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BERLINALE 2020 EFM

Florian Weghorn and Christine Tröstrum • Programme manager and project manager, Berlinale Talents

“Festivals, as well as all filmmakers, are being called upon to rethink their responsibilities to society”

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- We caught up with Florian Weghorn and Christine Tröstrum to discuss the highlights of this year’s edition of Berlinale Talents and how to be more “collectively creative”

Florian Weghorn and Christine Tröstrum  • Programme manager and project manager, Berlinale Talents
(© Peter Himsel/Berlinale)

As the 70th Berlinale wrapped a couple of weeks ago, so too did the 18th edition of Berlinale Talents. We managed to catch up with both programme manager Florian Weghorn and project manager Christine Tröstrum in order to learn how to be more “collectively creative”, and find out more about the highlights of this year and their new Talents Footprints initiative.

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Cineuropa: How did you manage to be “collectively creative” at this edition of Berlinale Talents?
Florian Weghorn:
If you add together the 255 Talents from 86 countries, multiply them by around the same number of guests and divide it by 100 events, the sum is definitely more than its parts. The 18th edition of Berlinale Talents was like becoming the festival’s laboratory, and this has been a true test and a testament to how our film industry can become more diverse and less hierarchically focused. The collectives helped us to get right to the core of, for example, equality on set, the ties between author and ownership, and fairness in business structures. There’s still a long way to go, but we are seeing a shift in the current generation of filmmakers towards more self-reflection and an ambition to create healthy environments collectively. And, let’s admit it, our times aren’t really asking for more “me, myself and I”, are they?

Could you tell us about some of the highlights of this year’s edition in terms of the panels and guests?
FW:
Berlinale Talents celebrates cinema as a true collaboration. You can sit with wonderful composer Hildur Guðnadóttir, dig into the prop-making process of Wes Anderson, or team Cate Blanchett up with young political activists, and every time it feels like a crew meeting where mutual respect is just as important as the celebration of art. But the shape of a summit like ours also changes, since everyone expects to be more involved. This call for a more democratic platform is a nice challenge for all curators, and along with the Indonesian collective of artists called Ruangrupa, we happily broke down the hierarchies. For example, we did so in some new event formats, such as the three public “gatherings”, where each of the 200 attendees jointly experienced storytelling through their bodies and minds. We will always love immersing ourselves in the worlds of much-admired individuals, such as Helen Mirren, Josephine Decker or Kleber Mendonça Filho. But we can only recommend to our colleagues at other festivals to also scrap some of the more classical panel formats and let the crowd take over the microphone.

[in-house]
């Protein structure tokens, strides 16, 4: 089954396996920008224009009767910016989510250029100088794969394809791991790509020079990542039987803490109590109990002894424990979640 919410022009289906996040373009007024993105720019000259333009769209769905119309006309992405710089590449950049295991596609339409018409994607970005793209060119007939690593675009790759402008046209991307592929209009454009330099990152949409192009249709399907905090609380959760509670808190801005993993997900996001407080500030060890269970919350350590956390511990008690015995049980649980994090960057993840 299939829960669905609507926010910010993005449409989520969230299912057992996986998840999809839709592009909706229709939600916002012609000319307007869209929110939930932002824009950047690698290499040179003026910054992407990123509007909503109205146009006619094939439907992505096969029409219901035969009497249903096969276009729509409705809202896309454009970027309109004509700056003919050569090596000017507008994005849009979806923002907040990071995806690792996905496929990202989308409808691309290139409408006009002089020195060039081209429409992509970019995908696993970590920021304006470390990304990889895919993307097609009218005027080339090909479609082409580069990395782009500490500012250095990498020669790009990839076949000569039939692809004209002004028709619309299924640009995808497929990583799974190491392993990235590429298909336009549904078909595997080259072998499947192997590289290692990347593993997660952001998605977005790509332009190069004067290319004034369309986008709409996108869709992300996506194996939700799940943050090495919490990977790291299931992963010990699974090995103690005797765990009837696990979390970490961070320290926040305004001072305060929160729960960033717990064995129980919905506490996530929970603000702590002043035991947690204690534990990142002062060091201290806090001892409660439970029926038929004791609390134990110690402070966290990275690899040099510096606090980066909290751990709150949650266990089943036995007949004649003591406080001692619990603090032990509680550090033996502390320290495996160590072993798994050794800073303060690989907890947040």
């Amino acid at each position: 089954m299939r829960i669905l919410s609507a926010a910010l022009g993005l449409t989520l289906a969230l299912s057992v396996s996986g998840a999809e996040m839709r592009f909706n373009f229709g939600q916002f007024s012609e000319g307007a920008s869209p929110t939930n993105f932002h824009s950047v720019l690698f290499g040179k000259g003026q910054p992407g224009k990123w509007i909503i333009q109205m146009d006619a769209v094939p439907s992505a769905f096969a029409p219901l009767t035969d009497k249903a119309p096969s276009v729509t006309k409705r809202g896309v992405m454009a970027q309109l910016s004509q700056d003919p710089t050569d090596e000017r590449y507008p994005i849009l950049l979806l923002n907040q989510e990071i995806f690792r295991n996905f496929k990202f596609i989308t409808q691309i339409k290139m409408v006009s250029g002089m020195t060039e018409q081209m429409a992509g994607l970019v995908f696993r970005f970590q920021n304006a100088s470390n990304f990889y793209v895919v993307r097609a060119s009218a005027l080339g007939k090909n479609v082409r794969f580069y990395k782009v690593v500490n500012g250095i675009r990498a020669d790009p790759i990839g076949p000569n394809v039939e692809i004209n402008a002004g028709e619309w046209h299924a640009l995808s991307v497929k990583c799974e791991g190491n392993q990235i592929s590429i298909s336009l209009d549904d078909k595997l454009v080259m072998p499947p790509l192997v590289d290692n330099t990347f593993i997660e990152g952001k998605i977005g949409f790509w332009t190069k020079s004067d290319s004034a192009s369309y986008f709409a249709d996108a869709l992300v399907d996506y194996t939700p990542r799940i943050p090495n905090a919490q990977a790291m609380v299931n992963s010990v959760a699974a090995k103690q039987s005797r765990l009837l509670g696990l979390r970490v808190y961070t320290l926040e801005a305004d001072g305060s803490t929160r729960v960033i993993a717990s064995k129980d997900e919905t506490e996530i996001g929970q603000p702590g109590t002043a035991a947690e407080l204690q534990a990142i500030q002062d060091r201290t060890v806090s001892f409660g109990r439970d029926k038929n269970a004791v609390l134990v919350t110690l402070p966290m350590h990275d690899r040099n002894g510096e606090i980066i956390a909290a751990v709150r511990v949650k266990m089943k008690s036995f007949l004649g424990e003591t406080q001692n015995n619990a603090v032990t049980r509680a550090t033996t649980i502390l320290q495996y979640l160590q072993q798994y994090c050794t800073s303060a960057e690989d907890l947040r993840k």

As the EFM has already announced its Sustainability Manifesto, what is the role of Talents in this initiative, and how much “greener” have you become?
Christine Tröstrum:
Two years ago already, the Berlinale committed to joining up to the 17 UN Sustainable Development Goals. We teamed up with the EFM and the Berlinale to become a more resource-friendly festival with less waste and with vegetarian meals. We’ll aim to reduce our carbon footprint, too, which requires a systemic change so that the compensation of unavoidable flights becomes “budgetable” for mainly publicly funded organisations like ours. But the biggest advantage of the UN agenda is its all-inclusive idea per se: Berlinale Talents sees its role in exploring new paths towards a cultural environment that is also socially more sustainable: this includes access to quality education, the fight for gender equality, equal working conditions, including fair pay in the cultural sector, as well as highlighting the power of art to maintain peace and justice.

Could you give us a more detailed overview of the Talents Footprints – Mastercard Enablement Programme?
CT:
We have a very active Talents community, with more than 8,500 alumni. In order to make an organic network like this sustainable, we trust deeply in the collective powers of capacity building. Talents Footprints comprises everything, where alumni and current Talents leave their own impact on society and establish film-related initiatives. This could be, for example, a solar-powered mobile cinema, an outreach programme for indigenous film communities, or an association for female documentary makers. The new Mastercard Enablement Programme allows us to empower three selected fellows per year with financial backing and, more importantly, individual coaching and mentorship. Films don’t fall from heaven, but they will hopefully grow better on fertile soil.

What should we expect from the 19th edition of Berlinale Talents?
FW:
If our funders and supporters allow us to, we will of course continue to broaden the impact of the platform, further democratise the discourse, and hopefully make it relevant again for all those who are embarking on that great adventure with us. But let’s be honest: festivals, as well as all filmmakers, are being called upon to rethink their responsibilities to society. Against this backdrop of so many challenges that we have nowadays, everyone is demanding answers. We think that festivals will also become the safe spaces we need in order to jointly formulate and ask the right questions.

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